Chapters hope to expand after successful first year at 17th Avenue Residence Hall

The Chi Omega sorority and the Theta Chi fraternity have increased their numbers and visibility at the new residence hall.

Theta Chi members Blake Kraussel and Andy Buckley play pool in their house on 17th Avenue on Tuesday. Despite experiencing the two Greek organizations experiencing success at this locations, both chapters are planning to move out of 17th Avenue and find permanent housing in larger spaces off campus.

Alex Tuthill-Preus

Theta Chi members Blake Kraussel and Andy Buckley play pool in their house on 17th Avenue on Tuesday. Despite experiencing the two Greek organizations experiencing success at this locations, both chapters are planning to move out of 17th Avenue and find permanent housing in larger spaces off campus.

Sarah Connor

With a year under its belt, the 17th Avenue Residence Hall has proven to be successful for two of the University of Minnesota’s greek chapters.

The residence hall — the home to both the Chi Omega sorority and the Theta Chi fraternity — has helped bolster the chapters’ recruitment numbers and gain recognition around campus.

But now, both chapters are making plans to find homes off campus.

Having spaces at the new dorm boosted students’ interest in the chapters and has helped them better integrate into the campus community, said Matt Levine, program director for the Office for Fraternity and Sorority Life.

After a report from the 2011 Greek Community Strategic Task Force revealed that the University had the lowest percentage of greek enrollment among Big Ten schools, Vice Provost for Student Affairs and Dean of Students Danita Brown Young began work on expanding greek life on campus. The chapters’ presence in the residence hall is part of that initiative.

Space in the dorm designated for greek organizations included separate chapter rooms, outdoor seating, a kitchen and bathroom, and a large area for meeting as a group.

“I think having their letters on a building and just having that increased visibility has been really nice for them,” Levine said.

He said the sorority’s own space was a big part of the success Chi Omega experienced this fall during its first formal recruitment.

Chi Omega President Lauren Hicok said the sorority exceeded its membership goal this fall, adding more than 50 members to the 90 it had from its informal recruitment in January.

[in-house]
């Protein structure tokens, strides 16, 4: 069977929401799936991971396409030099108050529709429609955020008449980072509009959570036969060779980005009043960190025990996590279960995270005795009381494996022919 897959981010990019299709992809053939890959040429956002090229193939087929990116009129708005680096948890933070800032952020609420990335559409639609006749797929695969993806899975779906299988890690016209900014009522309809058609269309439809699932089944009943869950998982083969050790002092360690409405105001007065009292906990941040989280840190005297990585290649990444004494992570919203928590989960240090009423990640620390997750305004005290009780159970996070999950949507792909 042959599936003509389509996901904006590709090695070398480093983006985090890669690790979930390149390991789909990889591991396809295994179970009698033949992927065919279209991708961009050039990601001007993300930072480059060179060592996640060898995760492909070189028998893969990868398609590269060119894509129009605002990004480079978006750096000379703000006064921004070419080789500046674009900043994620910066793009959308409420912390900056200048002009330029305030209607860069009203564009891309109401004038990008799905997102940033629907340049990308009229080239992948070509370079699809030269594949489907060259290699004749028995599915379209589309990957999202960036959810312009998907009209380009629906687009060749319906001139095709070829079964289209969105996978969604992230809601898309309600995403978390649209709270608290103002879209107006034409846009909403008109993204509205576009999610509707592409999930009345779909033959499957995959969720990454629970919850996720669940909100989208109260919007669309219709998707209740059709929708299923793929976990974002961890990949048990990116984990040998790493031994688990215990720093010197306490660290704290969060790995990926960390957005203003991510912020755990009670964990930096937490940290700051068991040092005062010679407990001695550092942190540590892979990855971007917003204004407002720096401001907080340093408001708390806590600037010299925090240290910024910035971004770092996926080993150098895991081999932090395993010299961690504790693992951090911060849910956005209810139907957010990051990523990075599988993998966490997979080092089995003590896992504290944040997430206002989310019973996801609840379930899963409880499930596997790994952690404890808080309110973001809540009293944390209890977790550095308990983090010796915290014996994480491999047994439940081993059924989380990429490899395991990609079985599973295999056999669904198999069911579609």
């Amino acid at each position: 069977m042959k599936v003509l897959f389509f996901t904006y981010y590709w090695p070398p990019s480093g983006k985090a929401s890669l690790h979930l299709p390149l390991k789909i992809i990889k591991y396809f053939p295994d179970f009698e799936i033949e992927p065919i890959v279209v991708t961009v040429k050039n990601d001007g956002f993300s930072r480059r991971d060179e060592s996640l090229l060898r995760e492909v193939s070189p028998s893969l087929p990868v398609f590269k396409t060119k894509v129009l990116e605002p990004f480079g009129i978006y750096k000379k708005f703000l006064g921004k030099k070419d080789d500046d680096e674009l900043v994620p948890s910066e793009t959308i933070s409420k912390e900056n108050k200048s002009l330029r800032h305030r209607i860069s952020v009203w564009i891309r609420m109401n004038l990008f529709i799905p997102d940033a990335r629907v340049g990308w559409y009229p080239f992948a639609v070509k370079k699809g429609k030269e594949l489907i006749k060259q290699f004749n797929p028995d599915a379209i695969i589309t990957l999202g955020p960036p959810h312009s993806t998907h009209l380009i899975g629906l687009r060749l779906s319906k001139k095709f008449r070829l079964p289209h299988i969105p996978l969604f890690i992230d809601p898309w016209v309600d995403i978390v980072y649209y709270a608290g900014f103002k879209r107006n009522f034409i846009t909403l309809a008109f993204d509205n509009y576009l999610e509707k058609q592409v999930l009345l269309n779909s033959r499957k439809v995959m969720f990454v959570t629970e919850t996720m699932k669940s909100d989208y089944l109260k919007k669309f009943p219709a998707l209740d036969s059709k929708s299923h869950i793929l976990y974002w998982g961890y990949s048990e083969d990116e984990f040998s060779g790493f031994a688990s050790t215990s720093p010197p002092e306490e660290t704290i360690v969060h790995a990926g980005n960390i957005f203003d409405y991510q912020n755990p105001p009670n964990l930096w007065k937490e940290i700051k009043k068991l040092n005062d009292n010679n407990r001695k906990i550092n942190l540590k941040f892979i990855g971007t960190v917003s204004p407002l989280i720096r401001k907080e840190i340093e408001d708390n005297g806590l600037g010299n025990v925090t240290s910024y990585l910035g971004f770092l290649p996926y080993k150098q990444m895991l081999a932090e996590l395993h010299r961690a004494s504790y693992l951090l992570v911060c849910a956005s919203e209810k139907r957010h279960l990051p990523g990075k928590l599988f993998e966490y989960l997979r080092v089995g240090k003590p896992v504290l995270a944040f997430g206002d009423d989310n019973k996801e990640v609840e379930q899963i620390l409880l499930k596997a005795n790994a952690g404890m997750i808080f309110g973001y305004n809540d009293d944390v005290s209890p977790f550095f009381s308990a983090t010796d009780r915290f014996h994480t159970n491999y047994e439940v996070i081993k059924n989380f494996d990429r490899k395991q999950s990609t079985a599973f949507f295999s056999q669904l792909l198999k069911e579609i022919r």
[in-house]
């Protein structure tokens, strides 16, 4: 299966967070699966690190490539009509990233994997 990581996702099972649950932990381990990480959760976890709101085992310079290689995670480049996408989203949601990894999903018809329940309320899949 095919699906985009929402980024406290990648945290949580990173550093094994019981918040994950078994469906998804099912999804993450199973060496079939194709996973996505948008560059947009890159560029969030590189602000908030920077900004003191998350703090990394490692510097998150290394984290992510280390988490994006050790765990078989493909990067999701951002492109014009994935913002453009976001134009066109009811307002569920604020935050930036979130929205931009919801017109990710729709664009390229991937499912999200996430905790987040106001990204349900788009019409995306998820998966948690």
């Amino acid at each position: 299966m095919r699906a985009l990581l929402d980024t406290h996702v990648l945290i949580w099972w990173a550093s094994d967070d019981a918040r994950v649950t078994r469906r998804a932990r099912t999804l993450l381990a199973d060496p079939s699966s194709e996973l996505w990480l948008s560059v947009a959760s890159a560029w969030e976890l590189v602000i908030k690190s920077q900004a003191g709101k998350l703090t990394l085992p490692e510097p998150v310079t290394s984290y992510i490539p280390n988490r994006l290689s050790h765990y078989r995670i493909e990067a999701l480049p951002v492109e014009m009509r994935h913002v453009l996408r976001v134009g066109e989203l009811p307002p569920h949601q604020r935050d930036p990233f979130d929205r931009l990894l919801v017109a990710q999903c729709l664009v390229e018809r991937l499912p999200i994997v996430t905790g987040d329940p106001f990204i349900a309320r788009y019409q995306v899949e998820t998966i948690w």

Though Theta Chi has been on campus since 2012 and had already established a membership base, the fraternity also benefited from having its own space at the dorm, said the fraternity’s president, Nick Lambert.

The residence hall’s prime location across the street from campus serves as an ideal spot to get together, he said.

“Everyone lives off campus,” he said. “But the meeting space is a great place to hang out, and having that is awesome,” he said.

Though the recruitment process is still happening, Lambert said the fraternity is expecting an increase in bids this fall.

Theta Chi members hope to eventually move into a house off campus, Lambert said, but factors like costs and a shortage of large homes in the area make that goal difficult.

“The options are kind of limited in terms of a house that would be large enough for us,” he said.

Hicok said Chi Omega also wants to get a bigger space as it continues to add members and join the University’s other off-campus sororities.

“Chi Omega is actively searching for a house and expects to have one within the next few years,” she said.

Levine said one of the most important benefits to being in the residence hall for the organizations has been the “reasonable price” of leasing the space.

He said moving out of the residence hall would depend on their sustained numbers in the coming years.

“Housing is expensive in our neighborhood … and I think every chapter wants to make sure that if they are going to make the investment, that it is not going to be a burden to their students,” he said.

Despite the challenges that may lie ahead for the chapters in terms of expanding, both are making the most of their time at the residence hall.

“For now, our members are grateful for the suite that we get to call home,” Hicok said.